ISLAMABAD: Pakistan on Wednesday sold $2 billion worth of 5-year and 10-year bonds in its first international sale since 2007, finance ministry officials said.
The cash-strapped nation marketed $1 billion of five-year notes at a yield of 7.25 per cent and $1 billion of 10-year securities at 8.25 per cent, said an official requesting not to be named as the figures would not be officially released until Thursday.
According to the Wall Street Journal, almost two-thirds of the bonds went to US-based money managers.
With the bond issuance, Pakistan joins a number of other countries raising cash from yield-hungry investors.
Earlier this week, Sri Lanka sold a bond for the second time this year, with Papua New Guinea, Bangladesh and Bhutan also expected to test the bond market later in 2014.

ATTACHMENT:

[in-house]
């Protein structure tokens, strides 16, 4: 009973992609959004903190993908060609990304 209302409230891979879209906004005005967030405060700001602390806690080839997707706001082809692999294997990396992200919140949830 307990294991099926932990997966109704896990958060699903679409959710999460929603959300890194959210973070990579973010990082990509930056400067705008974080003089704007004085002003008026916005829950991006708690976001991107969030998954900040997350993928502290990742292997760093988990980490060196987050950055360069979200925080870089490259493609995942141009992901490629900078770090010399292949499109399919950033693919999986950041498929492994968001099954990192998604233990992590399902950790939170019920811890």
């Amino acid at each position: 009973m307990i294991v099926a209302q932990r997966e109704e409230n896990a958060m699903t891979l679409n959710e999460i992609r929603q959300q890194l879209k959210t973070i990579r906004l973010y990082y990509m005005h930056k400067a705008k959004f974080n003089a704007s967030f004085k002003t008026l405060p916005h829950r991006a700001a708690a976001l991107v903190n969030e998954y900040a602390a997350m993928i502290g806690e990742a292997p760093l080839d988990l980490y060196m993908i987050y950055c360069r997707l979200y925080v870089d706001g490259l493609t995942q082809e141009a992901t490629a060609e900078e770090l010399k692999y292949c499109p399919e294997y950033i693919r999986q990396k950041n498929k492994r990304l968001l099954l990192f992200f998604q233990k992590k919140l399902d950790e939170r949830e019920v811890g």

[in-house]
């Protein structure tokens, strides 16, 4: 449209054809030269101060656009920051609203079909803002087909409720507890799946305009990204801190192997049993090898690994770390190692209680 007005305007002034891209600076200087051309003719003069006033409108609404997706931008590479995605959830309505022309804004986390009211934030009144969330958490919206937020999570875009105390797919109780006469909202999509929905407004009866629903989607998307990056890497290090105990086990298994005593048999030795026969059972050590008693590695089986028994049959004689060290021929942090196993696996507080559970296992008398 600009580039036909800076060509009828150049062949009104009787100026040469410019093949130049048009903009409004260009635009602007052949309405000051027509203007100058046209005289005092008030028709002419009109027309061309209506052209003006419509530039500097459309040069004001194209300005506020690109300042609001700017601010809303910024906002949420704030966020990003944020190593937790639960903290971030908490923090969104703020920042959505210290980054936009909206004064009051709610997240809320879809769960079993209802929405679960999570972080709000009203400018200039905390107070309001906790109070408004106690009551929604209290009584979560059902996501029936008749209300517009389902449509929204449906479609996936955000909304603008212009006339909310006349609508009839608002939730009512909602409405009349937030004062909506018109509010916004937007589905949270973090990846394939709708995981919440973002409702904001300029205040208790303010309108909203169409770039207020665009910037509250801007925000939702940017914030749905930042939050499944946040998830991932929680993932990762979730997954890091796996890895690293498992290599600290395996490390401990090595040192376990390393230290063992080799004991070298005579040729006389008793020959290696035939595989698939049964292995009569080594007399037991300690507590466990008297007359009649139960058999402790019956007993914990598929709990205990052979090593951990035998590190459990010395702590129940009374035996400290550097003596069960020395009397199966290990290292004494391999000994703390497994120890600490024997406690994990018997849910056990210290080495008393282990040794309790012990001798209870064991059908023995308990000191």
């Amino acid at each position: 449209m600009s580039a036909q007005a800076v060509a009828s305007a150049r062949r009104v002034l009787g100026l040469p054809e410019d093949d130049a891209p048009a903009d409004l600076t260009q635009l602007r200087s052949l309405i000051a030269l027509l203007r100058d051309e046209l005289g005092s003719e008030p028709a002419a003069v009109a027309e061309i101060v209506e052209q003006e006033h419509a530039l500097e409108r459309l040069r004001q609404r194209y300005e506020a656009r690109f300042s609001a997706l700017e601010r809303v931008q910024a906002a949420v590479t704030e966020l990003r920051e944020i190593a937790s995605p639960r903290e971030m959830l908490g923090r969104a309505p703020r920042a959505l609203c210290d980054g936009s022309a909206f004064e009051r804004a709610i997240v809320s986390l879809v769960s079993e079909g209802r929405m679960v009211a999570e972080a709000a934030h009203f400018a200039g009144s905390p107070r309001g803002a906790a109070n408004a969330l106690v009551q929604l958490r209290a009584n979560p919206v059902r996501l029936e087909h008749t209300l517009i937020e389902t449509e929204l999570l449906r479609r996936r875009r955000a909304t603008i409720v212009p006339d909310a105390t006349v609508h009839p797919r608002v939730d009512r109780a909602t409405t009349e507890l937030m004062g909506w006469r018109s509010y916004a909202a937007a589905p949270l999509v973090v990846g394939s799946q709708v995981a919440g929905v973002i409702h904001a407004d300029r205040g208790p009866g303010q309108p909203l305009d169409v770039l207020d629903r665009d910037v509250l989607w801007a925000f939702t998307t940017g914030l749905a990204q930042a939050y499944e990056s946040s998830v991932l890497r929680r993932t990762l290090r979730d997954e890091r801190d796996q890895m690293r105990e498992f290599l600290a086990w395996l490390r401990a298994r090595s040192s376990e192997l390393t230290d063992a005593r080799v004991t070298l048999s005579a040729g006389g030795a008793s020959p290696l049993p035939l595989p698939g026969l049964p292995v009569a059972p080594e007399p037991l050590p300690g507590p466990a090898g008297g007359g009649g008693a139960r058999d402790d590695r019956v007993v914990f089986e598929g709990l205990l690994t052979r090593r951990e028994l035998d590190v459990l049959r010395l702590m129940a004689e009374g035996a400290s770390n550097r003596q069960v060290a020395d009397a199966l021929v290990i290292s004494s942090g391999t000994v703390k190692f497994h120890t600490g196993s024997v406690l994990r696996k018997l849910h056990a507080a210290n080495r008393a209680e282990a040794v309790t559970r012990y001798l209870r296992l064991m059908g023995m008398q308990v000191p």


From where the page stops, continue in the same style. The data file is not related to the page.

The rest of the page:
Demand for the bonds shows signs of improvement in Pakistan’s economy and the investors’ hunger for higher returns.
The market rallied after the sale, strengthening the rupee currency. The sale will also boost reserves and help Pakistan meet International Monetary Fund (IMF) conditions. Last September, the IMF saved Pakistan from possible default by agreeing to lend it $6.7 billion over three years.
The IMF gives each subsequent disbursement after confirming a country is on track with the conditions of the bailout. Pakistan must crack down on rampant tax evasion and broaden the tax base by eliminating tax exemptions and loopholes.
Pakistan has received three tranches that total about $1.6 billion from the lender. It has already had to get several waivers for failing to meet the conditions of the loan.